How average speed limits work

When was the last time you checked what the rules were about speed limits? You only know how fast you should be going based on the speed limits and this is how they work.

Speed limits are no joke. They are there for a reason at the end of the day and that reason comes down to safety. Safety of both you and the people around you. When was the last time that you brushed up on your speed limit knowledge? That’s what we thought, so why not get to grips with the ins and outs right now?

Minimum speed limits

If you come across a mandatory minimum speed limit, then this will normally be either at the start, with white numerals on a blue background, or at the end where the sign will be crossed through with a red diagonal line.

Minimum speed limits are quite rare in the UK, but that’s not to say they don’t exist, especially in places where going too slowly can cause congestion or danger. If this happens, then there is a risk of a crash or accident.

So, even though there isn’t an official minimum speed limit on most motorways, as you can gather, if you’re going too slowly on the motorway, this could be quite dangerous.

National speed limits

Did you know that as a general rule, the speed limit is 30mph, unless there is a sign that says otherwise? This rule applies to single and dual carriageways with street lights too.

You’ll notice that there are also different speed limits which are applied to different vehicles. So the national speed limits for cars, motorcycles, vans, and dual-purpose vehicles are a circular white sign that has a diagonal black bar and those speeds are:

  • 60mph (50mph if you’re towing) on a single carriageway
  • 70mph (60mph if towing) on a dual carriageway

You can expect to see the national speed limit sign on the road at the point where the lower limit end, so keep your eyes peeled.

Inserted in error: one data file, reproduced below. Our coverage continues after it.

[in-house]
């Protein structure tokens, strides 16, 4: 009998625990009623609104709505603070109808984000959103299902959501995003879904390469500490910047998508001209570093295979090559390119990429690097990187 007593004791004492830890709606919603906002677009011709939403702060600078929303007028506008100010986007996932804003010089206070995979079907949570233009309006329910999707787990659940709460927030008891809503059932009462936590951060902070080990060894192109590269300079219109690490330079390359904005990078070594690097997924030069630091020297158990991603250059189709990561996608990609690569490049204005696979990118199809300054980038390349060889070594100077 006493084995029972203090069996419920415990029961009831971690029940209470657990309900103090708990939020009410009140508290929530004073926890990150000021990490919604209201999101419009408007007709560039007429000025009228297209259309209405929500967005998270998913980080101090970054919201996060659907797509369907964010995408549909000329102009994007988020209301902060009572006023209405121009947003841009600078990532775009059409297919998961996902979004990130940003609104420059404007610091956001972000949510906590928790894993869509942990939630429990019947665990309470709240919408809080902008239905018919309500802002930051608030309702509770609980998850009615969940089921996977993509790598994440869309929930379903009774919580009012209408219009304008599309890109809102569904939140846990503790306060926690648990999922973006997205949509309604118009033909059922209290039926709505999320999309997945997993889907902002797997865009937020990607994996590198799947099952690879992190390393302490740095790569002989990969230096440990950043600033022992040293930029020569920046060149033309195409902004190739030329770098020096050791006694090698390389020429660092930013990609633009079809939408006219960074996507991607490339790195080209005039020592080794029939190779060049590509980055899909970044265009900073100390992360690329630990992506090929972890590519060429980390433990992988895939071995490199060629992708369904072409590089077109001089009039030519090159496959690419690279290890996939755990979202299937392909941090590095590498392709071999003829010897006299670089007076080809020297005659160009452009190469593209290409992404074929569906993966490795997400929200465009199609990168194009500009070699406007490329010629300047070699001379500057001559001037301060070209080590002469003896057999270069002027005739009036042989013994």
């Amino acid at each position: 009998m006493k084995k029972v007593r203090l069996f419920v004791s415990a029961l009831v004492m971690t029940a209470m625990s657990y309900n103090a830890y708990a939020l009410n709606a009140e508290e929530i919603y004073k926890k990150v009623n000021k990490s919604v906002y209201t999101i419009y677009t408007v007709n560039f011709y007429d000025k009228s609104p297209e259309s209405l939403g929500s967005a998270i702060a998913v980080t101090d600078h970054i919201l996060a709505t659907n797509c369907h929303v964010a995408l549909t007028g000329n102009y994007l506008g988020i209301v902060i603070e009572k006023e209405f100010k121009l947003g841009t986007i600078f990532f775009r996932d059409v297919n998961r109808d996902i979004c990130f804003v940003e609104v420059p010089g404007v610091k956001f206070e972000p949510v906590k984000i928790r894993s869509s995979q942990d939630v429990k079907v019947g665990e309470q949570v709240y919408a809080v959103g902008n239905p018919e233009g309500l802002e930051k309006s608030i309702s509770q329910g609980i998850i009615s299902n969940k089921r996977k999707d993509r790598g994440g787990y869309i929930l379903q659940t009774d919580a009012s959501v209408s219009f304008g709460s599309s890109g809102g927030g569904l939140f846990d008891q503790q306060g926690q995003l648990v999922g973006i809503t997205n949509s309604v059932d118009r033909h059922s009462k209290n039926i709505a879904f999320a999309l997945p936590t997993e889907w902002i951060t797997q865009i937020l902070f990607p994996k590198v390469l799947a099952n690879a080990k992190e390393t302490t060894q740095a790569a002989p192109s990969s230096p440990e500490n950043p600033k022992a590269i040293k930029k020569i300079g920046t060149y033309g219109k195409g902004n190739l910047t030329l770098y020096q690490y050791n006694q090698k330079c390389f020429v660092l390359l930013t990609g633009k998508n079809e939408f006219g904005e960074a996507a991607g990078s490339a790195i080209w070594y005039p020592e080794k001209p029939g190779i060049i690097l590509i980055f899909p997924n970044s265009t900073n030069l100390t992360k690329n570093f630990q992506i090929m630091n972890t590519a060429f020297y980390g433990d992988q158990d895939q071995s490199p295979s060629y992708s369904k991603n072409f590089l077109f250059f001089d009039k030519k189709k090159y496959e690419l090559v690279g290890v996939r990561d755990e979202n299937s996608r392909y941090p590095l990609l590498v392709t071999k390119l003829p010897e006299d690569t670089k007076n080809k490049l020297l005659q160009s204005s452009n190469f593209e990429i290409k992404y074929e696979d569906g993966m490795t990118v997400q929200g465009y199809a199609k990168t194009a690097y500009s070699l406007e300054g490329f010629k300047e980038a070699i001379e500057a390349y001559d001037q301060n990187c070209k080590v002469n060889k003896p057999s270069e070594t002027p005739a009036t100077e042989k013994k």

When you use a ‘smart motorway’ you can expect to see some variable speed limits. These are usually crystal clear as these are mandatory speed limit signs but on a big lamp. When these types of limits are not in use, they will usually be greyed out, and don’t forget, they are more than likely enforced by cameras.

Vans, car-derived vans, and dual-purpose vehicle

For most vans, they will have a lower speed than cars and they must follow the speed limits for goods vehicles of the same weight.

Is your vehicle under 2 tonnes when loaded? If it is then you might be classed as a car-derived van, and in this case, it will have the same speed limit as cars.


Believe it or not, motorhomes or motor caravans are considered goods vehicles if they:

  • Carry goods for exhibition and sale
  • Used as a workshop
  • Used for storage

The main thing is, that you do not drive faster than the speed limit on that road, for your vehicle. The speed limit is there as an absolute maximum. Any more than that speed limit, and you could be putting yourself and everyone else on the road at risk, and it’s not worth it.

Locally set speed limits

Local authorities can set speed limits in certain areas if they want to and the only rule is, that there must be clear signs.

You’ve probably no doubt seen them about in your local area. Maybe you have the 20mph in the zone that is in a built-up area near a school. Or perhaps it’s 50 mph instead of the usual 60mph on that long stretch of a road that has all of the sharp bends.

Either way, local authorities can set their limits to address specific needs. The most common types that you generally tend to see these days are the 20mph zones that are in built-up areas around schools.


The maximum penalty for speeding is a £100 fine and 3 penalty points that would be added to your licence. Now, none of us probably want that, because if you’re daft enough to rack up more than 12 points within three years, you can kiss goodbye to your licence. You could even be disqualified from driving if you’re unlucky.

If you’re unlucky enough to be caught speeding, whether this is by the police using either one of their fixed, mobile or average speed cameras, you could face a court summons or end up in court if you don’t accept a fixed penalty and that’s where it gets complicated.

You might find too that your penalty could be higher if you are caught:

  • driving in bad weather near schools, or built-up areas of pedestrians
  • towing or carrying passengers
  • driving a lorry, bus or taxi or driving for hire or reward

At the end of the day, it’s not worth getting a penalty for speeding because you’ll have no one to thank for it, apart from yourself.

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